After months without business, designers and boutique owners have had a hard time turning down work. Stephanie White, the designer and founder of the Los Angeles-based bridal line Odylyne the Ceremony, has made dresses in less than a month. “It’s a lot, but we’re dying for the business,” she said. “You want to help everyone but you can’t.”
For the designer Sareh Nouri, “If I have the fabric, if I have the lace, we don’t say no.” She described the recent situation as “madness,” adding, “We’re happy about that, right?” The deluge of business has allowed her to hire back every staffer laid off in 2020, and even open a flagship store in Short Hills, N.J., in June.
Many brides coming into stores and ateliers are so thrilled to finally celebrate — or so emotionally spent from multiple postponements — that they have been just grateful to find any white dress to wear. “I get the sense that brides are just way less particular overall,” said Marteal Mayer, the founder of Loulette Bride in Greenpoint, Brooklyn. “It’s a shift in priorities, completely.” Ms. White felt the same way: “As much as brides want to have that fairy tale, we’ve learned that the most important thing is to share that special day with the people you love, and look as beautiful as you can.”
Among the postponements are the brides who gave birth in the time between their two celebrations. “May 22, we had three brides who were pregnant and married on that date,” said Susan Ruddie Spring, the owner of the alteration service The Wedding Dresser, which operates in Brooklyn and Baltimore. Her team’s typical routine in such a situation is to open all the side seams. Then, she said, “We wait and do all of the work ten days before the wedding.”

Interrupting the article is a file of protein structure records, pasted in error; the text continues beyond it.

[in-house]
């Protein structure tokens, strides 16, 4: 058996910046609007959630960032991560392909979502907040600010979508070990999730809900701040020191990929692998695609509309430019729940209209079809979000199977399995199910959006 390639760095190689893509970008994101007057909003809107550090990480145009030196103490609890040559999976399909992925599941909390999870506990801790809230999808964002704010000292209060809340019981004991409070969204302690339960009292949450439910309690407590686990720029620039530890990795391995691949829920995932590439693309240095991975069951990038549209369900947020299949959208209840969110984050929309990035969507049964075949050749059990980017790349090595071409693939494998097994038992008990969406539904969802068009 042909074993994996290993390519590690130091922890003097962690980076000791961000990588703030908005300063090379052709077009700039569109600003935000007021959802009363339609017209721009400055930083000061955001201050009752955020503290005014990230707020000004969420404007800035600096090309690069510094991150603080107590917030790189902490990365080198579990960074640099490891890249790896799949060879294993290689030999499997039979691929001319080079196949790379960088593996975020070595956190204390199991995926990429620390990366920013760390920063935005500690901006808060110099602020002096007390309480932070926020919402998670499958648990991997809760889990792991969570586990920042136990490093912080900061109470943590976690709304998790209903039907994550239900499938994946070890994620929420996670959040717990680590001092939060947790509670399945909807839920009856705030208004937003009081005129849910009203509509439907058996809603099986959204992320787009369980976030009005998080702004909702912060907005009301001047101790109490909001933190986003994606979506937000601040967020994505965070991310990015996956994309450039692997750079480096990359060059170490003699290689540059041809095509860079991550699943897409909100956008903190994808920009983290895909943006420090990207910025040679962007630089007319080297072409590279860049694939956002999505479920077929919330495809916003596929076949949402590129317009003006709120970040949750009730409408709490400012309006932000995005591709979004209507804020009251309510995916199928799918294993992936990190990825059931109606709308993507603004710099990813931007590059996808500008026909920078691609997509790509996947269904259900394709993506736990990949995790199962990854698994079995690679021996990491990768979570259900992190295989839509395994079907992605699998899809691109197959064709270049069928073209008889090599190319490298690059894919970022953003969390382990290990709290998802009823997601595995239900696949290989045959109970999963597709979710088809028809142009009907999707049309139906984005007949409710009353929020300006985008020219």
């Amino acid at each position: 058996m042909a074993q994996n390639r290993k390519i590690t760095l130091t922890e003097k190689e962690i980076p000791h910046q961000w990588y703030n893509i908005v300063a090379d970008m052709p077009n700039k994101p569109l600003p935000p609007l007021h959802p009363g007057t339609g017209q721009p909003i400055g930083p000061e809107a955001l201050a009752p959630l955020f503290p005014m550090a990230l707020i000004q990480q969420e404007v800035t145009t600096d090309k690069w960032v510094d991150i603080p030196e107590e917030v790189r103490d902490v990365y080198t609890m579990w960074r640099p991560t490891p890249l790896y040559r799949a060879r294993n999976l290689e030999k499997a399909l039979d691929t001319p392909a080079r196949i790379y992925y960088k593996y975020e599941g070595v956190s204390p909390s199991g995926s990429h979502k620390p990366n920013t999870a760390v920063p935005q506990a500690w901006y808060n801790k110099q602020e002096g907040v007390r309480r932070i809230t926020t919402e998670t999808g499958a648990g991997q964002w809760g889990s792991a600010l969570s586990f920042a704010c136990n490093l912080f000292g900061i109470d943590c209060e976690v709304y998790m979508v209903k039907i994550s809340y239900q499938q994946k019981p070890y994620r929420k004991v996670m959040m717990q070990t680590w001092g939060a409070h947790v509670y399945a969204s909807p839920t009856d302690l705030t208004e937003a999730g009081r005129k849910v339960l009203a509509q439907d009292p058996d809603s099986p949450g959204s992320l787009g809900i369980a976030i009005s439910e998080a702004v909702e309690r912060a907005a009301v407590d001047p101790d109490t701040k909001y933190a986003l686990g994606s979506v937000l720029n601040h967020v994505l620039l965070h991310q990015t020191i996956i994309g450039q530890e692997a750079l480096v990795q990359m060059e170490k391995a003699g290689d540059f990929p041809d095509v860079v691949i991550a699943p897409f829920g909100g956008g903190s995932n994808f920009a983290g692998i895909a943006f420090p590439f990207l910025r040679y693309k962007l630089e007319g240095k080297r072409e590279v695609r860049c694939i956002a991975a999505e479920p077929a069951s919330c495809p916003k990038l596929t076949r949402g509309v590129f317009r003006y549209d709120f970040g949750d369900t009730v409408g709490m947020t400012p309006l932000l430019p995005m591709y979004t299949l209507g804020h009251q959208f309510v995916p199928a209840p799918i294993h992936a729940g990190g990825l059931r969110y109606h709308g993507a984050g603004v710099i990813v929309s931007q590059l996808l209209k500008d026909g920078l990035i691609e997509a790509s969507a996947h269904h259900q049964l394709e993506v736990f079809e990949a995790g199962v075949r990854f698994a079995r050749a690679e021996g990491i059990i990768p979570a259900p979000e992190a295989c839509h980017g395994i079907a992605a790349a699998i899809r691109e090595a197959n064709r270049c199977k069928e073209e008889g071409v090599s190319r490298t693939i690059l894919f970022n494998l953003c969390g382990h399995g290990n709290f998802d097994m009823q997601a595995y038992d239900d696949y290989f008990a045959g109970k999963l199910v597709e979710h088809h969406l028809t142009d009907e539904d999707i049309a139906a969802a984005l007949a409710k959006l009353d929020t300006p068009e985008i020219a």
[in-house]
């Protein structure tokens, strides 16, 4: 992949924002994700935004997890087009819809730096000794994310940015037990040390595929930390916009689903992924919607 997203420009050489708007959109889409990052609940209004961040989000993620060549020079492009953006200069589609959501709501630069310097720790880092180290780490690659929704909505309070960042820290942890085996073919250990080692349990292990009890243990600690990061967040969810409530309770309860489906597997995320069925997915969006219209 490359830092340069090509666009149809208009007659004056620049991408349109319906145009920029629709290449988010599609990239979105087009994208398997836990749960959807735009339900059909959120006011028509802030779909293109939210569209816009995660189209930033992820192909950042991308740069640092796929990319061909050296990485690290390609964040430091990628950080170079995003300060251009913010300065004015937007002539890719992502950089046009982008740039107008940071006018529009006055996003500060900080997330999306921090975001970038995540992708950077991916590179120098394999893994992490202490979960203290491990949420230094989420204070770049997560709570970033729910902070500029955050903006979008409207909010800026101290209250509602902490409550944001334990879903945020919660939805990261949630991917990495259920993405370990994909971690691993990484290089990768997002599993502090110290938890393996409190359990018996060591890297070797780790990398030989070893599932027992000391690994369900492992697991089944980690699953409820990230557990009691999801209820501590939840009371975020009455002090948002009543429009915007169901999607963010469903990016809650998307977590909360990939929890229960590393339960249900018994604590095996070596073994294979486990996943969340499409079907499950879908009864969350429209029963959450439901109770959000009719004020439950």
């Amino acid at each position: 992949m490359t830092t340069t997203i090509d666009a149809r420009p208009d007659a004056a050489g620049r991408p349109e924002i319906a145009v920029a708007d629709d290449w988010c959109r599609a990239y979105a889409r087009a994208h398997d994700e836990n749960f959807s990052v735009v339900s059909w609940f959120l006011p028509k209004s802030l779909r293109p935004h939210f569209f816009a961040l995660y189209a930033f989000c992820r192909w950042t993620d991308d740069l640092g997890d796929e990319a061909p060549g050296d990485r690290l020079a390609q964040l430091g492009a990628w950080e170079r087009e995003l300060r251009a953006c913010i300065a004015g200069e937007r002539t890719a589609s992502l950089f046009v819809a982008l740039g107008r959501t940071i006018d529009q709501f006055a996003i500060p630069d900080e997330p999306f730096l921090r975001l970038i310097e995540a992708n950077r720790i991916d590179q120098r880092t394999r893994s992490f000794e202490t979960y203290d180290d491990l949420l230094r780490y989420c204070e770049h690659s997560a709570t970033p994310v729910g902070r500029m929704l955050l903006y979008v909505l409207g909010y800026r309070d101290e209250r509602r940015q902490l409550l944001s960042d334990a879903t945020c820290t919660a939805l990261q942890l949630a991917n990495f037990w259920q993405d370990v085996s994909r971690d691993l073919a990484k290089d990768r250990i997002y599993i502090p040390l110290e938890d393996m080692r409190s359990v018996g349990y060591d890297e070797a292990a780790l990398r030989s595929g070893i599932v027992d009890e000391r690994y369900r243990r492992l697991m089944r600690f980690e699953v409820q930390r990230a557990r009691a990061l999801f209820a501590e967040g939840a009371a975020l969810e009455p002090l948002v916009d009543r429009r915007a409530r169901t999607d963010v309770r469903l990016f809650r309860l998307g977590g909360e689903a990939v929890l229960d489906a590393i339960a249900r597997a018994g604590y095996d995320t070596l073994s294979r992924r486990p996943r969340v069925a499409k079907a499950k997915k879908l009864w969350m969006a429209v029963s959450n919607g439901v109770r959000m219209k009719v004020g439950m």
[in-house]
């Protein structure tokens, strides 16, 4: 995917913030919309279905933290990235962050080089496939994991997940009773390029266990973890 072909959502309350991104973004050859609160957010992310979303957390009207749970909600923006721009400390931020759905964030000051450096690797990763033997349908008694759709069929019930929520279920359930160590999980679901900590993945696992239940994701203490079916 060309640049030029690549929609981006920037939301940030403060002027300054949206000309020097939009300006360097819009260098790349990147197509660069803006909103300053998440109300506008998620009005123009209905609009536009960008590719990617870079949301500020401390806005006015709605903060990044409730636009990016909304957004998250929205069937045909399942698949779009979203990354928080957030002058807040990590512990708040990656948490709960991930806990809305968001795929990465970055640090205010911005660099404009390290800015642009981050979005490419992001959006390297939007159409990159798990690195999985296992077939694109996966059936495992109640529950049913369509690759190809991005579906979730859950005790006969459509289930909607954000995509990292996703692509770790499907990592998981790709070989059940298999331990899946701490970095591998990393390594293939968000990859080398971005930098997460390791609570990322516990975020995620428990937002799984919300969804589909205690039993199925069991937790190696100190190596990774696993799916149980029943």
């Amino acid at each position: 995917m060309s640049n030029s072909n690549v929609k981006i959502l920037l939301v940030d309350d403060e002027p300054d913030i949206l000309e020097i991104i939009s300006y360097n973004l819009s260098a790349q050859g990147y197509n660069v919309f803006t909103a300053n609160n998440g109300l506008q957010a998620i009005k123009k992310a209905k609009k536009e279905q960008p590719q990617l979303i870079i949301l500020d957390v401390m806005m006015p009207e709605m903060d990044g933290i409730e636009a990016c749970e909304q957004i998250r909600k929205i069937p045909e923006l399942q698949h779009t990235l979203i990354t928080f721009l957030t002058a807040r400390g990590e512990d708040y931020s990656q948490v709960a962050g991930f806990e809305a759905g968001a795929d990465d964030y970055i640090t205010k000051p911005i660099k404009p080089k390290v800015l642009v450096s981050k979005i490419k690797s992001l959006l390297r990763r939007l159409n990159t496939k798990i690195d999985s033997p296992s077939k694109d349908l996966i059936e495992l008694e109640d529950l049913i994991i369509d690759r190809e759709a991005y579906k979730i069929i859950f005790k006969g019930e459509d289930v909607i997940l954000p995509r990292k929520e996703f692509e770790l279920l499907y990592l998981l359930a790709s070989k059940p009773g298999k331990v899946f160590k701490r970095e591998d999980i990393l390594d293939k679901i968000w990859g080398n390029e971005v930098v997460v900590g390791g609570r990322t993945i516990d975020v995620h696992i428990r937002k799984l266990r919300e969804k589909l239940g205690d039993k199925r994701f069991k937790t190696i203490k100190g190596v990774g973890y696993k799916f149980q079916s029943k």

Kayleigh Hyde, a speech language pathologist in West Belmar, N.J., postponed her big Catskills wedding by a year but still married David Hyde, who works for the Teamsters union, on her original date, in September 2020, in her mother-in-law’s backyard with just 15 guests. In July, the couple welcomed a baby girl. Ms. Hyde had bought a dress from Loulette Bride originally, rented another Loulette dress for the microwedding, and is now having her first dress entirely altered by Ms. Mayer to become A-line. “I emailed her when I found out I was pregnant like, ‘Can you resell the dress that I bought and I pick a different one?’” she said. Instead, the Loulette designer is just making it work. “I wasn’t going to purposely try to not have a baby just because of one day next year,” Ms. Hyde said.